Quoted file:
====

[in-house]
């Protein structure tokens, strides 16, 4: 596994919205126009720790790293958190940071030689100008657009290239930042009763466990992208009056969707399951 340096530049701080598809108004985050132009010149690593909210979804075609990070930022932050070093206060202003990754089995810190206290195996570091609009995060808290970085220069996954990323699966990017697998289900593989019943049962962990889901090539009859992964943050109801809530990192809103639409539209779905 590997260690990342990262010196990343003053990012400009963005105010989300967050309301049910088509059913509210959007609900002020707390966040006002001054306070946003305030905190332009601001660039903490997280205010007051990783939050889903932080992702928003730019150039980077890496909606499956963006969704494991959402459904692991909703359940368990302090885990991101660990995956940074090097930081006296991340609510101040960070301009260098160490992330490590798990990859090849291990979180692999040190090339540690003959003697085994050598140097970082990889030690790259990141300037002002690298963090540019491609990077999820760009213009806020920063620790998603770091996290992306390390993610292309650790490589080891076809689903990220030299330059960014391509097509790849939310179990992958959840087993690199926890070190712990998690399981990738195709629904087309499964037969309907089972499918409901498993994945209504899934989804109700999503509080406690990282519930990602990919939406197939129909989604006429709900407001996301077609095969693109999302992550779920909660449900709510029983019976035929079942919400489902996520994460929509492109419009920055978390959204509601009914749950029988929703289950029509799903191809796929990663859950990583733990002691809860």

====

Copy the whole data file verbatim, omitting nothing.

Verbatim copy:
[in-house]
């Protein structure tokens, strides 16, 4: 596994919205126009720790790293958190940071030689100008657009290239930042009763466990992208009056969707399951 340096530049701080598809108004985050132009010149690593909210979804075609990070930022932050070093206060202003990754089995810190206290195996570091609009995060808290970085220069996954990323699966990017697998289900593989019943049962962990889901090539009859992964943050109801809530990192809103639409539209779905 590997260690990342990262010196990343003053990012400009963005105010989300967050309301049910088509059913509210959007609900002020707390966040006002001054306070946003305030905190332009601001660039903490997280205010007051990783939050889903932080992702928003730019150039980077890496909606499956963006969704494991959402459904692991909703359940368990302090885990991101660990995956940074090097930081006296991340609510101040960070301009260098160490992330490590798990990859090849291990979180692999040190090339540690003959003697085994050598140097970082990889030690790259990141300037002002690298963090540019491609990077999820760009213009806020920063620790998603770091996290992306390390993610292309650790490589080891076809689903990220030299330059960014391509097509790849939310179990992958959840087993690199926890070190712990998690399981990738195709629904087309499964037969309907089972499918409901498993994945209504899934989804109700999503509080406690990282519930990602990919939406197939129909989604006429709900407001996301077609095969693109999302992550779920909660449900709510029983019976035929079942919400489902996520994460929509492109419009920055978390959204509601009914749950029988929703289950029509799903191809796929990663859950990583733990002691809860």